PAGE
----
Randy Forbes: My first job taught me this

randy forbesAs a boy growing up in what was a very rural Hampton Roads at the time, summers were mostly spent mowing my neighbor’s, my grandmother’s, and my aunt’s lawns, doing odd jobs for a bit of pocket money, visiting with my grandparents, or playing Parcheesi with friends on our small front porch until the sun faded to dusk and the lightening bugs came out.

While I worked a number of summer jobs over the years, I still smile when I remember my early days of glass bottle recycling entrepreneurship.

Walking along the roadsides of our neighborhoods, you could often spot old Coca-Cola bottles littering the ditches, tossed there by passengers in Chevy and Ford trucks. Once my best friend and I learned that you could exchange those old glass bottles for 3 cents apiece, we made it our mission to spend those long summer days collecting as many Coca-Cola bottles as we could. Our financial goal? To earn enough money to buy candy from the local store.

Our “job” proved lucrative. We spent many hot days pulling glass bottles from the embankments, hauling the bottles toexchange, and counting our earnings. I doubt anyone really noticed our clean-up effort, but it taught me valuable lessons about work. And, in my young mind, our effort paid huge dividends: those coveted Hershey bars with almonds.

Those simple summers hold a fond place in my heart. I think it’s because it was one of the earliest points in my life when I realized the true value and meaning of work. It laid the foundation upon which I view business and work today.

We talk a lot about jobs in our nation, and rightly so. Work is a fundamental part of the American character.  To many Virginians, work is a pay check, but it’s also so much more than a livelihood. Work is the hope for greater opportunities. It’s a chance to meet personal goals. It’s the opportunity to serve a family, a community, an industry, or a mission that is bigger than ourselves.

Indeed throughout our history, individual Americans have used their work – their livelihoods – to help our nation burst through economic sluggishness. Ronald Reagan once shared: “I would match the American worker against any in the world. The people whose labor fuels our industry and economy are among the most productive anywhere.… Let us tap into that well of human spirit…”

But, he cautioned, “Our destiny is not our fate; it is our choice.”

His caution is right. The legacy of the American worker rests on our ability as a nation to create opportunities for work.  Every day, we as a nation face critical choices. We must decide whether we will empower people in their entrepreneurial ventures. Every day, we as a nation must decide whether we will give our business owners the freedom to build, grow, and innovate. And every day, those are the choices that are on my mind as I make decisions that impact Virginia and our nation.

That’s why I choose to strengthen our shipbuilding and defense industrial base.  Virginia’s shipbuilding and ship repair industries employ thousands of engineers and tradesmen – the Hampton Roads region alone accounts for roughly one fifth of the nation’s total shipbuilders. Their daily work is critical to our national security.  National defense is not a faucet that can be turned on and off (both for the sake of our national security, as well as for our jobs and economy). That’s why I’ve led the charge to fully fund  Navy ship repair, successfully pushing the Navy to accelerate maintenance and modernization work to better sustain the ship repair sector throughout 2016 and beyond.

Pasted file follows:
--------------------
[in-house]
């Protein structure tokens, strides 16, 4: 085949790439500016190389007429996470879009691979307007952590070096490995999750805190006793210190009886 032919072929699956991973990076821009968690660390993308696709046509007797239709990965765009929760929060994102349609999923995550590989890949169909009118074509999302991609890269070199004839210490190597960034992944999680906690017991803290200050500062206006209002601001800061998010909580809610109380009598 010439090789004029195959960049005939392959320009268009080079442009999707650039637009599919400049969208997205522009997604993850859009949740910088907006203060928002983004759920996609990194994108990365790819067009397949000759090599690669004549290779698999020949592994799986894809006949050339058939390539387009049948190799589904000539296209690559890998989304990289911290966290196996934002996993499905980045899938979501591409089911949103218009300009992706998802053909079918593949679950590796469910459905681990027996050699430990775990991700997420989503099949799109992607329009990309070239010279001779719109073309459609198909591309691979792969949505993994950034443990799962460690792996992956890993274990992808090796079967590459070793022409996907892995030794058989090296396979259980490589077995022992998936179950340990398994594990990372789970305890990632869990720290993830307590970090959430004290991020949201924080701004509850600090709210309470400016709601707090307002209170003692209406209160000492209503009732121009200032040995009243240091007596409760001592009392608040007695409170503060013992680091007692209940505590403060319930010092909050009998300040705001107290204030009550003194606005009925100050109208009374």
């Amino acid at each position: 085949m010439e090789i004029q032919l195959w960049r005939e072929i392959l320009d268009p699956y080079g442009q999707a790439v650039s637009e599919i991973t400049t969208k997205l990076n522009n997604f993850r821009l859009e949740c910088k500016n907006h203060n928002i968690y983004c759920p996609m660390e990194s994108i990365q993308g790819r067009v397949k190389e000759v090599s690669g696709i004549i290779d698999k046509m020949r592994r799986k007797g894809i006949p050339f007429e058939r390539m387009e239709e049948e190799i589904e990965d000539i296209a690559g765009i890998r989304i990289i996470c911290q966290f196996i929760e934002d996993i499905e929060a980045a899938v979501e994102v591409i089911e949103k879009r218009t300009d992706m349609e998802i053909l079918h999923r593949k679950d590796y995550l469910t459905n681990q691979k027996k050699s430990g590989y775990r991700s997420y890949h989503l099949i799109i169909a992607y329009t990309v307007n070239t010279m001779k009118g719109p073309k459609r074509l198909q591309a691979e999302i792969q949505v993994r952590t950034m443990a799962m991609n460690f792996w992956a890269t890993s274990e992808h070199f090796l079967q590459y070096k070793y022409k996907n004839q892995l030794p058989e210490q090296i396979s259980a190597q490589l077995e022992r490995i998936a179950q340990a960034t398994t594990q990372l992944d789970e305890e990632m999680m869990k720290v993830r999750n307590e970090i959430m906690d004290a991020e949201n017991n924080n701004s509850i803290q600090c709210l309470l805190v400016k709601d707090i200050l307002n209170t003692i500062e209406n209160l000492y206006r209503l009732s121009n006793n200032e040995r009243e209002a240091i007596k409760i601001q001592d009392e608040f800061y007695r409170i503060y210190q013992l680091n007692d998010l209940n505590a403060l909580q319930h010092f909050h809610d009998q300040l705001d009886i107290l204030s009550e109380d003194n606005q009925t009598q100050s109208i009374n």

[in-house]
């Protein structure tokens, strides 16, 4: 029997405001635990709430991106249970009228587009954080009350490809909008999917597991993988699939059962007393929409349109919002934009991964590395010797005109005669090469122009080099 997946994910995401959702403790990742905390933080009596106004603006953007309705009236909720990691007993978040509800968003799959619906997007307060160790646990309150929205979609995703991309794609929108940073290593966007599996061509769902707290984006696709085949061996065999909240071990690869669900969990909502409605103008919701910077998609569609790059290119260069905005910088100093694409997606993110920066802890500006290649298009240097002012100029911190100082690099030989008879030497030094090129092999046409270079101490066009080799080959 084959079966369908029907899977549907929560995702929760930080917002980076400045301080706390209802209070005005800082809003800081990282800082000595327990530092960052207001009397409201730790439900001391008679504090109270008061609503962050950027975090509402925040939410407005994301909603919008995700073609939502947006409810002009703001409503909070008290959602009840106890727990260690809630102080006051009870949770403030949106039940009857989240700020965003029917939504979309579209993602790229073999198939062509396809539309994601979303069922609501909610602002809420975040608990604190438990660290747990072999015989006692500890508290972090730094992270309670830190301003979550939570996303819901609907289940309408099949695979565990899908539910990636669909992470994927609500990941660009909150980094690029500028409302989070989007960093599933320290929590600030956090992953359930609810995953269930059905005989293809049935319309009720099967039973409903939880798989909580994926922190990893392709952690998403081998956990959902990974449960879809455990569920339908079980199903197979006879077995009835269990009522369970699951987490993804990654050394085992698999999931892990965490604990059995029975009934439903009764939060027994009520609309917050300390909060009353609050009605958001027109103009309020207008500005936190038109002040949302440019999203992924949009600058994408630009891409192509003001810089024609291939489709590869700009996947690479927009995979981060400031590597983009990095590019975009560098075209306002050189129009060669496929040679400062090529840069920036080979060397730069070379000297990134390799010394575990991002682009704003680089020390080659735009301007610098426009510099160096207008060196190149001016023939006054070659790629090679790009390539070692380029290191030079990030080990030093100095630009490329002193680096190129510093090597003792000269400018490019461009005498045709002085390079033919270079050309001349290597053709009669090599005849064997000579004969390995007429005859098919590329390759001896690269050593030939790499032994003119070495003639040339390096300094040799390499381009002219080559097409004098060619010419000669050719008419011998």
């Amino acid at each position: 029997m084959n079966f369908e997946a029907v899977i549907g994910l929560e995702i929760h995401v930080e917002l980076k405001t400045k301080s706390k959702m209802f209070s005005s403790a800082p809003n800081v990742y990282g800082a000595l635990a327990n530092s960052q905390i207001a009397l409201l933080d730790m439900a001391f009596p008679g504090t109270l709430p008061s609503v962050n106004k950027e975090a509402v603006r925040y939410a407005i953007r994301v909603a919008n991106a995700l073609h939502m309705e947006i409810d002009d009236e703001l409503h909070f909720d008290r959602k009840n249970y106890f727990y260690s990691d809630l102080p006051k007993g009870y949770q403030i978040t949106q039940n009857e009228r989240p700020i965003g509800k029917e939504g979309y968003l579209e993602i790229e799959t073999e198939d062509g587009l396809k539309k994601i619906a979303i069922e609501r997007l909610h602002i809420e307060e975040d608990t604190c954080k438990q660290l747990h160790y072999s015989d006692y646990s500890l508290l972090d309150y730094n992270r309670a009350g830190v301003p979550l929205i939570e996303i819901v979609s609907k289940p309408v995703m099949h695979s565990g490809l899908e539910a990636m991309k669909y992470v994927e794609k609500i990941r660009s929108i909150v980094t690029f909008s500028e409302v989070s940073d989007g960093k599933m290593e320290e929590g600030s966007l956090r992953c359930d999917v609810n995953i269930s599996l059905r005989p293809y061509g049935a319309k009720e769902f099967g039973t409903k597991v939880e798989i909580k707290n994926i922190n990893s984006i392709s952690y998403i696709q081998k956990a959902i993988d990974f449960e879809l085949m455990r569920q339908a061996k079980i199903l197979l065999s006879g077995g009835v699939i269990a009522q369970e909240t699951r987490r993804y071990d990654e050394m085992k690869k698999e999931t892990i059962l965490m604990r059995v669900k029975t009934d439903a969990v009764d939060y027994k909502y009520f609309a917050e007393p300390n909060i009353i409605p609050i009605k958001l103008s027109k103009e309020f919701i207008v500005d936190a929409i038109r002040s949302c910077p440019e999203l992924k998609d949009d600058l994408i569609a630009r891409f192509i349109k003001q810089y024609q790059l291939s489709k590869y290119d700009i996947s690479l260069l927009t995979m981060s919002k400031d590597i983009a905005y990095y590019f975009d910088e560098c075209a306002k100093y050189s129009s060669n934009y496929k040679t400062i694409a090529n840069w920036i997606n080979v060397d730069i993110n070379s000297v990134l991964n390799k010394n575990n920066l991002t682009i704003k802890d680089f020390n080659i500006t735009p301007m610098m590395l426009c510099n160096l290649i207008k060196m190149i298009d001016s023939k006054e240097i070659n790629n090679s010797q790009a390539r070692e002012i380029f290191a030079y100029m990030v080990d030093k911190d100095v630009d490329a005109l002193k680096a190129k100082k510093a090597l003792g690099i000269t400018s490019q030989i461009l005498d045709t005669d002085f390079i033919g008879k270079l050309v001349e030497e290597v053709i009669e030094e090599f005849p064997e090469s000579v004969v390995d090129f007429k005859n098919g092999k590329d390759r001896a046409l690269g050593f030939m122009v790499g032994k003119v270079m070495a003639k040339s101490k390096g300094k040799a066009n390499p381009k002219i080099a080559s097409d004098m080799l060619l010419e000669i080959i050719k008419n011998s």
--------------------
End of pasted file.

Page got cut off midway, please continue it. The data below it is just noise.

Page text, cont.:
That’s why I choose to unwrap the red tape that entangles our manufacturers. Manufacturers bring approximately aquarter million jobs to our economy in Virginia. Their daily work creates well-paying jobs, encourages growth, and fuels innovation. The industry is ripe for global competitiveness, which is why I’ve supported efforts to make government an enabler instead of a barrier — like requiring detailed information about the economic impact of any new regulations. I have also worked to ensure companies like Lipton and Keurig Green Mountain have a clear, uniform set of regulations so they can continue to ship their products to all 50 states and employ hundreds in our area.

And that’s why I choose to work to make our region attractive to new opportunities. New business and jobs will come to communities that have the infrastructure and environment to support them. I’ve partnered with community leaders to prioritize infrastructure decisions to help draw companies, like Amazon, to our communities. I’ve cosponsored legislation to remove bureaucratic hurdles for economic development and expedite permit approvals for major economic development sites. I have also worked diligently to support the continued growth of the Port of Virginia and ensure Virginia remains a hub for economic growth.

The federal government doesn’t power America. It is the individual who powers America.  Individual workers, individual businesses, and individual jobs. And it is the collective power of that workforce that creates the backbone of our American economy.

Let us remember, as Ronald Reagan said, to tap into that well of human spirit. For our destiny is not our fate; it is our choice.

Randy Forbes represents the Fourth District of Virginia in Congress.


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